The KKK is planning to ramp up recruitment in several US states, according to one member

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The Ku Klux Klan, America's oldest and most well-known hate group, is reportedly planning a major recruitment push and hoping for a big resurgence. At least, that's what one member recently told a local Ohio newspaper. 

In an interview with the Columbus Dispatch published Thursday, Amanda Lee, the "national imperial commander" for the Loyal White Knights of the KKK — a KKK subgroup — said the white supremacist group is planning to distribute more pamphlets, hold more public rallies and increase recruitment across several U.S. states in the coming year. 

"When things start going wrong, it's time for us to start retaliating," Lee told the Dispatch. "It's time for us to get active."

Members of the Loyal White Knights at a rally in Georgia, 2016.  Mike Stewart/AP

The homepage of the official website for the Loyal White Knights is filled with racial expletives and admonitions to white Americans to "stay with your own race." Under one graphic is the slogan "One Country, One Flag, One Language."

The homepage also features a section accusing the "liberal news media" of slandering the Loyal White Knights by calling it a hate group: "We do not hate any group of people," it says, before going on to rail against homosexuality, interracial dating and mixed race children, referred to as "mongrels." Lee seemed to reiterate this paradoxical way of thinking, telling the Dispatch, "We don't hate anybody ... God says you can't get into heaven with hate in your heart."

According to the Southern Poverty Law Center, which tracks and studies hate groups in the U.S., the KKK has, since its founding in 1865, focused on targeting black Americans, although it has also targeted other groups, including Jews, LGBTQ people and immigrants. 

In the years following the Civil War, Klan members carried out brutal and violent attacks on black Americans — lynching and raping people, and even tarring and feathering them.

The first iteration of the KKK faded from prominence only to experience new surges of popularity in the 1920s and then again in the '60s, when it resurfaced to counter the Civil Rights Movement. According to the SPLC, the modern KKK has been weakened by — among other factors — years of infighting among competing subgroups that claim the name.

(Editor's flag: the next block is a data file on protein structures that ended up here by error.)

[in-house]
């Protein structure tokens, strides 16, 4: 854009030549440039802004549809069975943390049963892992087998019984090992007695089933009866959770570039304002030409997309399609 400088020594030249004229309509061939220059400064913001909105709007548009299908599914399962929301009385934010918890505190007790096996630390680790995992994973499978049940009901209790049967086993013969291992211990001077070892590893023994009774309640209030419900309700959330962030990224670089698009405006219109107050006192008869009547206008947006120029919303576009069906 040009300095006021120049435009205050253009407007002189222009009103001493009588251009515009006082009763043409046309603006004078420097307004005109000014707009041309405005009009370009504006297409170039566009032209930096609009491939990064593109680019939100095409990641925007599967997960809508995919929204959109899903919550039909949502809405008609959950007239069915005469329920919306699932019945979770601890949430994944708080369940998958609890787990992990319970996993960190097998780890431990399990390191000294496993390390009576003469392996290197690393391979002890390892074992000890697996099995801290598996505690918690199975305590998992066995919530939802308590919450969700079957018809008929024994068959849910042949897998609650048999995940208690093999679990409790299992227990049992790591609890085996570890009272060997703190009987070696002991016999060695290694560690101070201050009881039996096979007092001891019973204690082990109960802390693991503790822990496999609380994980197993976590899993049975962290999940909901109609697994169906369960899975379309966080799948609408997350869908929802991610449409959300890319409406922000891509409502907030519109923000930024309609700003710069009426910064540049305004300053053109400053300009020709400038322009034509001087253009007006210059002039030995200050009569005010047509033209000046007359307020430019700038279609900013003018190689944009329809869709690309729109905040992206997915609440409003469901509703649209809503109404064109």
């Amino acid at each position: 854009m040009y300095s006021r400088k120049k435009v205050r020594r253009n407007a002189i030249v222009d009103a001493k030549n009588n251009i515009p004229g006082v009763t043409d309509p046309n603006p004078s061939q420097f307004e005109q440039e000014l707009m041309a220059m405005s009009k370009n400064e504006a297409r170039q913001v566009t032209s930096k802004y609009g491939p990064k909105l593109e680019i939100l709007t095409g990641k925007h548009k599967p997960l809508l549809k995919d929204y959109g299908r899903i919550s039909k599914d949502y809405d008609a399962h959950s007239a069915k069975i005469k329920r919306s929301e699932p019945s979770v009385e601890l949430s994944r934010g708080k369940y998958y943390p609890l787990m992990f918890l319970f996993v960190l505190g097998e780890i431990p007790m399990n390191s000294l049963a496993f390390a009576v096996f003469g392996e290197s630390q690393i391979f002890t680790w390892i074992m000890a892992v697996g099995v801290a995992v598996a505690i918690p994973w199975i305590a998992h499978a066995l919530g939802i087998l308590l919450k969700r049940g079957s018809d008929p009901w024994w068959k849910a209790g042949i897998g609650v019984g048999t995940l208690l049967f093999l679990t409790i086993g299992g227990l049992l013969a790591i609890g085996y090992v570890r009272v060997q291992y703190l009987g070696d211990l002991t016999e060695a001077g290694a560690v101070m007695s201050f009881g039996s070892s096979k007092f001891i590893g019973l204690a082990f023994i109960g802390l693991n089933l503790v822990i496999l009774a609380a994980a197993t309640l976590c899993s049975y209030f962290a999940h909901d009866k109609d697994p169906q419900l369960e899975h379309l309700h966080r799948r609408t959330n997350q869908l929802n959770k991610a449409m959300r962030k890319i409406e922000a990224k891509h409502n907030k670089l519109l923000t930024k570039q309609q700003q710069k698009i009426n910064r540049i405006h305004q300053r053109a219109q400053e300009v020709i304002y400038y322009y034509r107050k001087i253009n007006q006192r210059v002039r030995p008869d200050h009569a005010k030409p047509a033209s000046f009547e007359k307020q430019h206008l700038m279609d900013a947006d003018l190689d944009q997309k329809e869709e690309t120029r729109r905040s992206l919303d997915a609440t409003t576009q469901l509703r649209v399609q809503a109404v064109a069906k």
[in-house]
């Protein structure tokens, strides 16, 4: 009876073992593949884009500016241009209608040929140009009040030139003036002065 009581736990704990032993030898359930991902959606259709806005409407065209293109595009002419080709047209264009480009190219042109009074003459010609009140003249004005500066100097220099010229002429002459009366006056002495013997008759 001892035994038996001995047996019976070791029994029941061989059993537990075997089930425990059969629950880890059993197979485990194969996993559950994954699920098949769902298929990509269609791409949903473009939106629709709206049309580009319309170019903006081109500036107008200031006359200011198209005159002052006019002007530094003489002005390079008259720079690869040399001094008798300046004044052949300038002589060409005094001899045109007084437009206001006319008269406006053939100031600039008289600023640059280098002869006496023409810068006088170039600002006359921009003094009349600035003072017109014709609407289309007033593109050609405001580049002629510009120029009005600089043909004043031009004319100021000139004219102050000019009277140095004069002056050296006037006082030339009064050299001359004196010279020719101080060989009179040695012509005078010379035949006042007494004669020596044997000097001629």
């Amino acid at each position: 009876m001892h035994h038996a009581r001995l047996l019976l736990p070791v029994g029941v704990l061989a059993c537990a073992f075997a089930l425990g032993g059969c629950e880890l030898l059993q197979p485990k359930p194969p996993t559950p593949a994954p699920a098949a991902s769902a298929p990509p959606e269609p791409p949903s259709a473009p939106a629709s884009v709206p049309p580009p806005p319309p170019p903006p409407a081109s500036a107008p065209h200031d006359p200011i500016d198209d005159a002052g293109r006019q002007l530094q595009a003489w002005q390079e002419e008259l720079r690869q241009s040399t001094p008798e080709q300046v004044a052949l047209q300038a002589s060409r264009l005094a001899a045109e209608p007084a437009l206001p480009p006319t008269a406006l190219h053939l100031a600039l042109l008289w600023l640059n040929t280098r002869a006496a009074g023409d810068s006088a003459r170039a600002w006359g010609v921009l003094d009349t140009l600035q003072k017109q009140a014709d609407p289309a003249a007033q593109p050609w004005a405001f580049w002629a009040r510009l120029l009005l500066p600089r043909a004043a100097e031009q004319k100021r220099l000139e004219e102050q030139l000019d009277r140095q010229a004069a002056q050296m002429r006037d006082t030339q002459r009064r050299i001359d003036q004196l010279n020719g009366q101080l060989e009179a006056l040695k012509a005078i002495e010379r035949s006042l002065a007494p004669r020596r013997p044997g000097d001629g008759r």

But the SPLC warns that some of today's members are trying to legitimize the KKK by claiming to be not a hate group, but a pro-white "civil rights" group, angling for a place in mainstream politics.

A KKK march in 1948.  Uncredited/AP

In the past few months, KKK recruiting pamphlets associated with several subgroups have shown up on doorsteps everywhere from Georgia to Pennsylvania to Canada. On Thursday, white nationalist and former KKK leader David Duke, a supporter of President Donald Trump, tweeted a message celebrating the successful confirmation of Attorney General Jeff Sessions, who has opposed hate crime laws and come under fire for racist comments.

Even as the KKK allegedly plans for a resurgence, ordinary people are fighting its message of hate and division. In December, a North Carolina Trump victory rally planned by the Loyal White Knights was forced to relocate after hundreds of counter protesters showed up at the scene for their own "March of Love."

As one 26-year-old protester attending the counter march explained to the Charlotte Observer at the time, "We're going to stand up against bigotry. We're not just going to stand by and watch it happen. We're going to get to work to change this and get us back on the right track."


Read more here: http://www.charlotteobserver.com/news/local/article118699613.html#storylink=cpy